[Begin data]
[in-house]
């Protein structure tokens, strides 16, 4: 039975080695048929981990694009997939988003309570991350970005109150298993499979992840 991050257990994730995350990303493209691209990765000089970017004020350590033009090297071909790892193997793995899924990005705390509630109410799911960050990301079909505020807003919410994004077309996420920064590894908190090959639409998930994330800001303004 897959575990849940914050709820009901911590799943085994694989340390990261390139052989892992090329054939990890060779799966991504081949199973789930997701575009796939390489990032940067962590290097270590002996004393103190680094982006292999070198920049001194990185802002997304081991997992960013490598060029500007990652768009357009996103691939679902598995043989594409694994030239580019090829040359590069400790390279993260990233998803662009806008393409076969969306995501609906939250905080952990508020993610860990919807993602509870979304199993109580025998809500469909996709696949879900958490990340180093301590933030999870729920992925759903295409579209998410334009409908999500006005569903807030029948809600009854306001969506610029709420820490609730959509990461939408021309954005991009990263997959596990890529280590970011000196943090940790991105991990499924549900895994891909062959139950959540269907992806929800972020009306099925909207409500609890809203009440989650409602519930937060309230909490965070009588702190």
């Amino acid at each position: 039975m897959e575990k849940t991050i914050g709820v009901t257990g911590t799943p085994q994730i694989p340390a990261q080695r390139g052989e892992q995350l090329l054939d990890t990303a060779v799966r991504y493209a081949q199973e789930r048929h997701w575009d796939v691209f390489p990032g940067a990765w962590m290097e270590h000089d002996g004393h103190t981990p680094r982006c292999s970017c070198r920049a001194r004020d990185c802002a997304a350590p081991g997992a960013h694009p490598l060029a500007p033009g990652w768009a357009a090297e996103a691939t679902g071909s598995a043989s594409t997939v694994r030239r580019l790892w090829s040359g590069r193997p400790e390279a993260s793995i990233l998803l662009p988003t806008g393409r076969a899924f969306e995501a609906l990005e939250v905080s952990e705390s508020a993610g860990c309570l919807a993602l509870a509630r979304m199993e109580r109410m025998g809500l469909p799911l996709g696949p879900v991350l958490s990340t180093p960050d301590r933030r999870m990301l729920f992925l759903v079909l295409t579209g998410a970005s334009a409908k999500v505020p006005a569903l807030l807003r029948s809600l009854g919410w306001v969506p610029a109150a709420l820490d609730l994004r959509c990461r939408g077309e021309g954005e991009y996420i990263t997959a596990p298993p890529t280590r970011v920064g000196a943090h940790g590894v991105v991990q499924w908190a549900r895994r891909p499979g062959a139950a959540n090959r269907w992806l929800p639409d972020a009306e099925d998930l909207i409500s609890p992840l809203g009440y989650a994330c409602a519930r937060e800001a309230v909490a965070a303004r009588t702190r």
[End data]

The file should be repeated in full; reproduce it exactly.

[in-house]
């Protein structure tokens, strides 16, 4: 039975080695048929981990694009997939988003309570991350970005109150298993499979992840 991050257990994730995350990303493209691209990765000089970017004020350590033009090297071909790892193997793995899924990005705390509630109410799911960050990301079909505020807003919410994004077309996420920064590894908190090959639409998930994330800001303004 897959575990849940914050709820009901911590799943085994694989340390990261390139052989892992090329054939990890060779799966991504081949199973789930997701575009796939390489990032940067962590290097270590002996004393103190680094982006292999070198920049001194990185802002997304081991997992960013490598060029500007990652768009357009996103691939679902598995043989594409694994030239580019090829040359590069400790390279993260990233998803662009806008393409076969969306995501609906939250905080952990508020993610860990919807993602509870979304199993109580025998809500469909996709696949879900958490990340180093301590933030999870729920992925759903295409579209998410334009409908999500006005569903807030029948809600009854306001969506610029709420820490609730959509990461939408021309954005991009990263997959596990890529280590970011000196943090940790991105991990499924549900895994891909062959139950959540269907992806929800972020009306099925909207409500609890809203009440989650409602519930937060309230909490965070009588702190």
């Amino acid at each position: 039975m897959e575990k849940t991050i914050g709820v009901t257990g911590t799943p085994q994730i694989p340390a990261q080695r390139g052989e892992q995350l090329l054939d990890t990303a060779v799966r991504y493209a081949q199973e789930r048929h997701w575009d796939v691209f390489p990032g940067a990765w962590m290097e270590h000089d002996g004393h103190t981990p680094r982006c292999s970017c070198r920049a001194r004020d990185c802002a997304a350590p081991g997992a960013h694009p490598l060029a500007p033009g990652w768009a357009a090297e996103a691939t679902g071909s598995a043989s594409t997939v694994r030239r580019l790892w090829s040359g590069r193997p400790e390279a993260s793995i990233l998803l662009p988003t806008g393409r076969a899924f969306e995501a609906l990005e939250v905080s952990e705390s508020a993610g860990c309570l919807a993602l509870a509630r979304m199993e109580r109410m025998g809500l469909p799911l996709g696949p879900v991350l958490s990340t180093p960050d301590r933030r999870m990301l729920f992925l759903v079909l295409t579209g998410a970005s334009a409908k999500v505020p006005a569903l807030l807003r029948s809600l009854g919410w306001v969506p610029a109150a709420l820490d609730l994004r959509c990461r939408g077309e021309g954005e991009y996420i990263t997959a596990p298993p890529t280590r970011v920064g000196a943090h940790g590894v991105v991990q499924w908190a549900r895994r891909p499979g062959a139950a959540n090959r269907w992806l929800p639409d972020a009306e099925d998930l909207i409500s609890p992840l809203g009440y989650a994330c409602a519930r937060e800001a309230v909490a965070a303004r009588t702190r």